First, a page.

Kurchenko’s interview was among the things that were addressed in Yaroslavsky’s interview with 2+2. Asked about Kurchenko, Yaroslavsky stated, “Have you read his statement? This lack of respect is astonishing. Although it is not surprising given his lack of education.” Yaroslavsky also addressed the fact that Kurchenko seemed to have appeared out of nowhere to purchase the club “I have seen him twice in my life, and I still don’t know whether his name is Kurochkin or Kurchenko. Let him read statements…”
Yaroslavsky also addressed the takeover of his club. “He thought he would wear the Metalist scarf that I created. He thought he could sit in the stadium, which I built. That I will invite all my friends, and that they will join him, and that all will be well. But it just doesn’t happen that way.” This last statement suggests that the new ownership hoped to benefit from owning the club by the connections it would grant to Kharkiv’s economic and political elite.
Finally Yaroslavsky addressed his own future in football, and the future of football in Kharkiv. “The soul hurts, but the owner also said that he would not give anyone the club. Metalist doesn’t exist anymore. But we have to think about football, and what a [potential future] club would be called. As there will be no Metalist there will be another club. I am ready to think about it. I just can’t promise anything, as Metalist’s corpse is still warm.”
Metalist Kharkiv will be Condemned to the Dustbin of History
Metalist in its current form therefore seems to be condemned to the dustbin of history, as a newly formed entity could not use the name and rights of the Metalist as long as Kurchenko holds them. Furthermore Yaroslavsky believes that the formation of a new legal entity will be the best way to preserve top class football in Kharkiv.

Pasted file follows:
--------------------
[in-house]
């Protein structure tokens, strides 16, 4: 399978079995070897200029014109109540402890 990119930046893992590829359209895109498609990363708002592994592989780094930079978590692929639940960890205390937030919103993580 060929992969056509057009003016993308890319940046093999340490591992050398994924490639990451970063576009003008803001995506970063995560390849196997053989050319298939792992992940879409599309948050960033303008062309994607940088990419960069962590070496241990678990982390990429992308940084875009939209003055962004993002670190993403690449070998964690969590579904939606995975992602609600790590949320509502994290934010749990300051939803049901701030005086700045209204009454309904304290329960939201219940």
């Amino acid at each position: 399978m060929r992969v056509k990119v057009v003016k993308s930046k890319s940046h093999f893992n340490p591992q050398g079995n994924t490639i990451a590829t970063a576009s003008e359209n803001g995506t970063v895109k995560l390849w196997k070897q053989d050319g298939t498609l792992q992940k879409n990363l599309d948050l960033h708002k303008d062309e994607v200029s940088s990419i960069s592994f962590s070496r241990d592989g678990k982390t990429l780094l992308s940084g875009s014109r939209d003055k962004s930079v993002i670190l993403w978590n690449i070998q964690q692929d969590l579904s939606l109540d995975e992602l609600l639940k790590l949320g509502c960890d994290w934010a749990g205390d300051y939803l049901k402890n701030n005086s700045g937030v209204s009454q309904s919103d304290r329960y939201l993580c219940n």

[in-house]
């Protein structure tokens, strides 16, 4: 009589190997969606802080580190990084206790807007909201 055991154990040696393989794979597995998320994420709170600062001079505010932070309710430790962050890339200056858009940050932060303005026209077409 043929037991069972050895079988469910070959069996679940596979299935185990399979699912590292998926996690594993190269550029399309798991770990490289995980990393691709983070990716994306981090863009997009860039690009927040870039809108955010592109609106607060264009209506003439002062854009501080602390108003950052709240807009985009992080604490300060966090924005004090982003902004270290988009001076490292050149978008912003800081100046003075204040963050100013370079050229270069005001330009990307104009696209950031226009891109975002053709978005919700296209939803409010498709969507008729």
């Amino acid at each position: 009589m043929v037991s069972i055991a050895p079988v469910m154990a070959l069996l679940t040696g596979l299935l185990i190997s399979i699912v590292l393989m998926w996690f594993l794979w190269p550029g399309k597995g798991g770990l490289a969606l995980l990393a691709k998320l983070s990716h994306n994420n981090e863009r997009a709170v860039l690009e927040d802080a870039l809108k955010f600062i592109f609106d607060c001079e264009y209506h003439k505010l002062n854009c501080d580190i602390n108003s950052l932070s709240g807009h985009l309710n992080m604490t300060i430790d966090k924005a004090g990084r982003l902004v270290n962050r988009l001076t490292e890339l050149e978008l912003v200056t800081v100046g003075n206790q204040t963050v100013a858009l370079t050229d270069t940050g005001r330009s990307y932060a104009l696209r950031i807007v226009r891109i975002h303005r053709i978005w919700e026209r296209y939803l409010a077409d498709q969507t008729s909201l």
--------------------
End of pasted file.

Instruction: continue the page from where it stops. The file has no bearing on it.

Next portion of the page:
There are countless examples of clubs that had to be re-founded without owning the names and trophies of the old club. In England, AFC Wimbledon was founded in 2002 to replace Wimbledon FC, which was moved to Milton Keynes. Fan groups of Austria Salzburg founded a new club after the club was taken over by Red Bull and subsequently renamed as Red Bull Salzburg. In Italy film producer Aurelio De Laurentiis registered a new club, Napoli Soccer, following the bankruptcy of SSC Napoli in August 2004. The club didn’t regain its official name Società Sportiva Calcio Napoli until 2006 when the Laurentiis was able to negotiate a deal with the creditors for the rights of the club’s crest and the name.
The example of SSC Napoli could now be followed in Kharkiv, as Yaroslavsky might simply register a new football entity under a new name in the city. Yet Yaroslavsky is adamant that he won’t be able to do this on his own. “I am not the only person who has money in Kharkiv. We have so many guys with money. Where are they? I am not ready to do this on my own.”
Finally Yaroslavsky also appealed at the fans and the city of Kharkiv. “We must gather the fans, and the powers in the city, and look into each others eyes honestly and say that someone is willing to do this, and that that person will receive guarantees.”
Hence, Yaroslavsky seems willing to invest in a new football entity, but at the same time wants to have the support of not only the financial elite of the city, but also the fans of Metalist, and more importantly the political elite of the country. This last part is important given the fact that the club was stolen from him by the former political regime of the country.
For the city this means that there is now hope that top class football could indeed continue in Ukraine’s second largest city. The name Metalist, however, seems to have disappeared along with Kurchenko into exile.
Manuel Veth is a freelance journalist, and PhD candidate at King’s College London. Originally from Munich, Manuel has lived in Amsterdam, Kyiv, Moscow, Tbilisi, London, and currently is located in Victoria BC, Canada. His thesis is entitled: “Selling the People’s Game: Football’s transition from Communism to Capitalism in the Soviet Union and its Successor States”, and will be available later this year. Follow Manuel on Twitter @homosovieticus.